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Date: 2010-02-02 05:44:25
The menace of electronic waste

                      ---ICCON NEWS


The Oxford Advanced Learners Dictionary (6th Edition) defines waste as “materials that are no longer needed and are thrown away.” Hence, wastes can be generated from both domestic and industrial sources as a result of human activities. That wastes are bound to be generated as long as Man treads the Earth is a non-issue. The issue rather is that the wastes, if not well managed, can pose serious health hazards to both human beings and the environment. This little write-up examines the menace posed to Man and his environment by waste from electrical and electronic sources.

Electronic waste (or e-waste) includes all types of obsolete, discarded or unwanted electronic equipment. It has become conventional to classify such waste as “WEEE” (i.e. Wastes from Electrical and Electronic Equipment). One school of thought defines WEEE as “a waste type consisting of any broken or unwanted electrical or electronic device”, while another classifies WEEE in terms of “all discarded products that have an electrical cable or battery.” Thus computers, cell phones, radio sets, refrigerators etc constitute WEEE. These items produce complicated multi-materials wastes with different proportions of metals, plastics and glass. They can be polluting if they are not adequately treated before disposal.

There is a convention that seeks to differentiate between recyclable and non-recyclable discarded electronic devices. Recyclable e-waste is sometimes further categorized as “commodity” while e-waste which cannot be re-used is distinguished as “waste”. Both types of e-waste have raised concern considering that many components of such equipment are considered toxic and are not biodegradable. However, debate continues over the distinction between “commodity” and “waste” electronics definitions. For instance, some exporters may deliberately leave obsolete or non-working equipment mixed in consignments of working equipment.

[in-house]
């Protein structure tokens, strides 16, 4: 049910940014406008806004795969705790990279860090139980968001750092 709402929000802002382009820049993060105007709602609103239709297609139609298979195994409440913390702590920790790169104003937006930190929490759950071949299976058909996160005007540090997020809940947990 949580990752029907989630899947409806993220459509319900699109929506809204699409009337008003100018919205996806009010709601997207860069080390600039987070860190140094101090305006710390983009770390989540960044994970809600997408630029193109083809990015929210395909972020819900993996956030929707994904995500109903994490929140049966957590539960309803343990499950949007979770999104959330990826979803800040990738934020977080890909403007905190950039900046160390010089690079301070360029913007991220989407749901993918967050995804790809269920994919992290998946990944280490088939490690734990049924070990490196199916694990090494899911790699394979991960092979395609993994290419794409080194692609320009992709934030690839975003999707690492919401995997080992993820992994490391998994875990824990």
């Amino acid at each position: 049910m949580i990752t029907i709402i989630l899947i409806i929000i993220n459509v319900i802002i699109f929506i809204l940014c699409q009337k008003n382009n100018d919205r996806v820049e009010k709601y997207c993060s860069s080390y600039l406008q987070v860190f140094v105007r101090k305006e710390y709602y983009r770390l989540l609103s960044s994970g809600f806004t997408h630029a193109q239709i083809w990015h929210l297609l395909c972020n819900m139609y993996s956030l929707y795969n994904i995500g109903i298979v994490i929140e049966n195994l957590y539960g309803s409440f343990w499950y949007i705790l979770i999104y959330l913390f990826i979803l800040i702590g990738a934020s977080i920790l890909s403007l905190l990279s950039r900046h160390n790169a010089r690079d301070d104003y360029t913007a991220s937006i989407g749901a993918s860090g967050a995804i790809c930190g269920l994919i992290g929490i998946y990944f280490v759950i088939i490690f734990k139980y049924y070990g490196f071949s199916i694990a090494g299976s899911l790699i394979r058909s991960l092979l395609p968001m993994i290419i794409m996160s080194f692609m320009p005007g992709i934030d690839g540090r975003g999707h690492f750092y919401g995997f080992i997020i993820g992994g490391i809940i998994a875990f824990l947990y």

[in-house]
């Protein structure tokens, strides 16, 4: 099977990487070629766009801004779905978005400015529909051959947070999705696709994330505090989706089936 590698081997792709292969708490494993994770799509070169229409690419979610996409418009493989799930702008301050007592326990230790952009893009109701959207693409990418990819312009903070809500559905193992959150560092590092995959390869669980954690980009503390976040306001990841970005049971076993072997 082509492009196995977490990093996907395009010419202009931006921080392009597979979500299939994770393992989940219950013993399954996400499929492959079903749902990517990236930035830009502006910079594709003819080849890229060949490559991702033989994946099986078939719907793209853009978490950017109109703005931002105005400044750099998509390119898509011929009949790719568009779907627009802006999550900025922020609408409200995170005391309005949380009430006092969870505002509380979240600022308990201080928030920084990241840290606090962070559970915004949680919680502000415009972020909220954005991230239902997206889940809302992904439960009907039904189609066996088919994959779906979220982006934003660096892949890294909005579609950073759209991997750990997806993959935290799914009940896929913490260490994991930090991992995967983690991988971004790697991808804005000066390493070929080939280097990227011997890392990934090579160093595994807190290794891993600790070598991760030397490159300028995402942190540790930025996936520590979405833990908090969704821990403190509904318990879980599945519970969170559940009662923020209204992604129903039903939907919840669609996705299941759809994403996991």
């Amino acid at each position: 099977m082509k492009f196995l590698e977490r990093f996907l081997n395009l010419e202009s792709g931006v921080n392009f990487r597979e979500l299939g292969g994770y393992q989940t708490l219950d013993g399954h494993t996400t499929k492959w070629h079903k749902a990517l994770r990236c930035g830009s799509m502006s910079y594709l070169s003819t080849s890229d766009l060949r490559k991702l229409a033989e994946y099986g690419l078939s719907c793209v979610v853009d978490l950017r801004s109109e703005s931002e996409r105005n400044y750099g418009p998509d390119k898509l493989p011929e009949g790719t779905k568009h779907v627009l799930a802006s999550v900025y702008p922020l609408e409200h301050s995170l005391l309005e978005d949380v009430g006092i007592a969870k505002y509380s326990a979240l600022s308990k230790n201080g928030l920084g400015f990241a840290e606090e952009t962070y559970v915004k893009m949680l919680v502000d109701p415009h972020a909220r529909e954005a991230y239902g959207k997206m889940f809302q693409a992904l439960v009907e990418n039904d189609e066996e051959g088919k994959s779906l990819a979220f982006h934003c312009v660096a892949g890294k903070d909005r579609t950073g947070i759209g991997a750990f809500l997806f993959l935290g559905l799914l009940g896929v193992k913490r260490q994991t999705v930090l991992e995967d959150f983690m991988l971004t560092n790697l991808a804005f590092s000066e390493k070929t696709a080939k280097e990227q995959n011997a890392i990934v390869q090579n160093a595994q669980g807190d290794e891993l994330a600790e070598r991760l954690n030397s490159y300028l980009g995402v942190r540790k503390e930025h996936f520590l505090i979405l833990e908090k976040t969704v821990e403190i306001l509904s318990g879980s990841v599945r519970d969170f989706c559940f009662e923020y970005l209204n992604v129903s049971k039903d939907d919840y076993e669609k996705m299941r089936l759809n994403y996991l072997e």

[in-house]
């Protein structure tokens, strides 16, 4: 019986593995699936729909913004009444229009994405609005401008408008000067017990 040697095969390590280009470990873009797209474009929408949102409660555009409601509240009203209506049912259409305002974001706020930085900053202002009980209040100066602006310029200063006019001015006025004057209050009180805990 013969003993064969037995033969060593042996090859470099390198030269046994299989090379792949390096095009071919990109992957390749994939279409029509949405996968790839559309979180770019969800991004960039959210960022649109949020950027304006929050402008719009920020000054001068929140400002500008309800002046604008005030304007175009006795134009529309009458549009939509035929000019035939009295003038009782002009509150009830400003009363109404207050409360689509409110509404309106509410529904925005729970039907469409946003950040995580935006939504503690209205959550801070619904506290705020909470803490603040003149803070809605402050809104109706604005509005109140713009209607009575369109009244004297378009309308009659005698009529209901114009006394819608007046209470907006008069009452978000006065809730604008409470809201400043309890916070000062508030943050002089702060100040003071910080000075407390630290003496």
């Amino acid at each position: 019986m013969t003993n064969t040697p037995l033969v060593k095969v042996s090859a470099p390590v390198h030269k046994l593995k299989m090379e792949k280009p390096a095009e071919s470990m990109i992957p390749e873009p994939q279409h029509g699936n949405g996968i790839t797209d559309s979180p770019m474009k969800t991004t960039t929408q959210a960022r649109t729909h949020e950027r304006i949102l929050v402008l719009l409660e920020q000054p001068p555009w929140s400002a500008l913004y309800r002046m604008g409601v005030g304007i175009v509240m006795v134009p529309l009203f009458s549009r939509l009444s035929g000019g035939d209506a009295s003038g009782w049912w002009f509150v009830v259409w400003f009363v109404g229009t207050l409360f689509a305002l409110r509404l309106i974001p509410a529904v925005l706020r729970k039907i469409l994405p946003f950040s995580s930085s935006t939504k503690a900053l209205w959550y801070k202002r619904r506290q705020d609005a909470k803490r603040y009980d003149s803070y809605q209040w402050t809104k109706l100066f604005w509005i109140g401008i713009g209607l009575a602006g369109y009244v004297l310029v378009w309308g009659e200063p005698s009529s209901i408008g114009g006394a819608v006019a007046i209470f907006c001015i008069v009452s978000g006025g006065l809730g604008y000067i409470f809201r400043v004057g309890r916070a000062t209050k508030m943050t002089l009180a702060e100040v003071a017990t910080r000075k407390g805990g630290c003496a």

This little write-up, though by no means exhaustive, seeks to examine current trends in electronic waste globally, the potential danger to developing countries, especially Nigeria, and suggest possible management measures, especially in view of the fact that the developing world is the recipient of a huge chunk of e-waste sourced from the developed world.



It would be recalled that the danger posed to human health and the environment by electronic waste in recent times is eliciting global concern. For instance, statistics from a survey by John S. Shegerian, writing in the U.S. – based “San Diego Tribune” in December 2005 reveal that more than 40 percent of heavy metals, including lead, mercury and cadmium in landfills come from electronic equipment discards [1]. The significance of this trend can be better appreciated when viewed against the frightening reality that just one-seventieth of a teaspoon of mercury can contaminate 20 water acres of a lake, making the fish unfit to eat!